grees with the axis of the hole.

What are the dip and strike possibilities?

4. What are dip and strike possibilities for beds for which the follow-

ing core information is obtained?

Hole A: vertical; beds make an angle of 60 degrees with the axis of

the hole.

Hole B: 300 feet N 45 W of hole A; inclined due west at an angle

of 70 degrees to the horizontal; beds make an angle of 80

degrees with the axis of the hole.

5. The axis of a vertical drill hole makes an angle of 20 degrees with

sedimentary beds. One hundred feet to the north of this vertical hole, a

drill hole inclined 54 degrees to the horizontal in a direction N 30 E

shows the beds parallel to the axis of the hole. What is the angle and

direction(s) of dip?,What are the strike possibilities?

Generated on 2013-05-21 19:36 GMT / http://hdl.handle.net/2027/mdp.39015009061451 Public Domain, Google-digitized / http://www.hathitrust.org/access_use#pd-google

Strike and Dip from Drill-Core Data

93

6. The angle between the bedding and the axis of the core taken from

a vertical hole is 25 degrees. West of the vertical hole, at a distance of

200 feet, is a drill hole inclined due west at an angle of 55 degrees with

the horizontal. The beds make an angle of 10 degrees with the axis of

this hole. What are the dip and strike possibilities?

(d)

(e)

(a)

(b)

Fig. 62. Inclined drill-core solutions where the inclination of the inclined

hole is greater than the dip of the beds. (Modified from Mead)

Generated on 2013-05-21 19:36 GMT / http://hdl.handle.net/2027/mdp.39015009061451 Public Domain, Google-digitized / http://www.hathitrust.org/access_use#pd-google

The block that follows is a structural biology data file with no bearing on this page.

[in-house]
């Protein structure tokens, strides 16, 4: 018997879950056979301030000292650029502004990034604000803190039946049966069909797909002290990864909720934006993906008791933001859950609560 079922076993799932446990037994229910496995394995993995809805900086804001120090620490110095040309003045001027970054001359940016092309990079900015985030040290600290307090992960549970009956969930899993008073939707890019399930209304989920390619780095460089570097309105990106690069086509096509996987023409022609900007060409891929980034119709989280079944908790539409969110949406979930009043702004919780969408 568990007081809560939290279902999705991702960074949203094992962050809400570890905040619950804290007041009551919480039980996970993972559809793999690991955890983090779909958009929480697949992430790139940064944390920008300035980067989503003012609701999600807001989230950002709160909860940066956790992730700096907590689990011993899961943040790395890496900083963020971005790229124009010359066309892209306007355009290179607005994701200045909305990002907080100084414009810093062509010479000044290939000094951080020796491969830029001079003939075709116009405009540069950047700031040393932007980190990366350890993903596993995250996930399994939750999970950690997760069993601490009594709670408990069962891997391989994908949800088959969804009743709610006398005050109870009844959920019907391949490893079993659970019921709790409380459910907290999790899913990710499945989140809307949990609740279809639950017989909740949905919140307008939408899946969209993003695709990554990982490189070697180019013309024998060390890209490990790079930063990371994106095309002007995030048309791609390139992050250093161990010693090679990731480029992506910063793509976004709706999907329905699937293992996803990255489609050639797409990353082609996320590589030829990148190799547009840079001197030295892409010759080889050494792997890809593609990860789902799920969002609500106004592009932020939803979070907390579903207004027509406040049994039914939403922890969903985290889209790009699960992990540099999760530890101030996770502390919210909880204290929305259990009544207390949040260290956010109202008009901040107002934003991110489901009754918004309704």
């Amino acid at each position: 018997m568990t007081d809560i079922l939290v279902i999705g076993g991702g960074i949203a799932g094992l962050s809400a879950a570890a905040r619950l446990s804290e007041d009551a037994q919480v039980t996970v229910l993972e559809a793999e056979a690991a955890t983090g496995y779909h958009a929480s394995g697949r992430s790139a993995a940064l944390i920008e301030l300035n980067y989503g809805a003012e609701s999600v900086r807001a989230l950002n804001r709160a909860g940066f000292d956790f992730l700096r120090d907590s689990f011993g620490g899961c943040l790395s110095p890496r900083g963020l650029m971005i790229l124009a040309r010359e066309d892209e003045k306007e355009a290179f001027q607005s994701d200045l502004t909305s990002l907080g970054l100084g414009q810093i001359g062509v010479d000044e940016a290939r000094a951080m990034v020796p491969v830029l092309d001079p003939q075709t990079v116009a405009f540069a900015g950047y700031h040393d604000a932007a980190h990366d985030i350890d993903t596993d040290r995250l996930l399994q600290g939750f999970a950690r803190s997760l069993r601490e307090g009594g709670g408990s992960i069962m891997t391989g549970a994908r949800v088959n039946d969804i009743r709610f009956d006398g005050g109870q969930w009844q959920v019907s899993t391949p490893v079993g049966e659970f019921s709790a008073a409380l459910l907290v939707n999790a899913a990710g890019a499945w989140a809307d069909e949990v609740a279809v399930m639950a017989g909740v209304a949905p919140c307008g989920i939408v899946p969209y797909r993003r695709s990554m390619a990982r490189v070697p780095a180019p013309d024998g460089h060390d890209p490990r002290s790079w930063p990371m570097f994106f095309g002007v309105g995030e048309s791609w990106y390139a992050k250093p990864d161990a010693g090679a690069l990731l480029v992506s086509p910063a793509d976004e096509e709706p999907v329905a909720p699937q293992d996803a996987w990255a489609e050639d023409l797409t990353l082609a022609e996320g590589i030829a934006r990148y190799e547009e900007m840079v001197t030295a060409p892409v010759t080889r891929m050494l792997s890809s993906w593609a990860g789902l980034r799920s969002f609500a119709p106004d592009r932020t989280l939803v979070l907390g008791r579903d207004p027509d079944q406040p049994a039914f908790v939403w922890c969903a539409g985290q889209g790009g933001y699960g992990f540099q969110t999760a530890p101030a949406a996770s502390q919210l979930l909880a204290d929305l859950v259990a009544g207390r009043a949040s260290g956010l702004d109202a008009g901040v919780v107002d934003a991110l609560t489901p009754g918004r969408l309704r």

CHAPTER 13

Thickness and Depth of Strata

It is frequently necessary to calculate the depth to a given bed

or to determine its thickness if the width of outcrop and angle of

dip are known. Figure 63 illustrates the relationship between width

of outcrop AB; thickness CD; angle of dip EAG; depth to the top

of the bed EF, at point E; depth to the bottom of the bed EG; and

apparent thickness as shown by a vertical drill hole FG. If the strike

and dip of a bed are known, its depth from any point on the surface

and the quantitative relationship between thickness and width of

outcrop can be obtained by a simple graphic procedure which in-

volves only the drawing of data to scale. The desired information

can then be taken directly from the graph.

Example: Figure 64 shows a common situation where a dipping layer

outcrops on a flat surface. Point A lies on the bottom, and point B on

the top of a bed which is known to have a dip of 30 E and a strike

north-south. Determine the depths to the top and bottom of the bed at

point P and the thickness of the bed.

94

Generated on 2013-05-21 19:36 GMT / http://hdl.handle.net/2027/mdp.39015009061451 Public Domain, Google-digitized / http://www.hathitrust.org/access_use#pd-google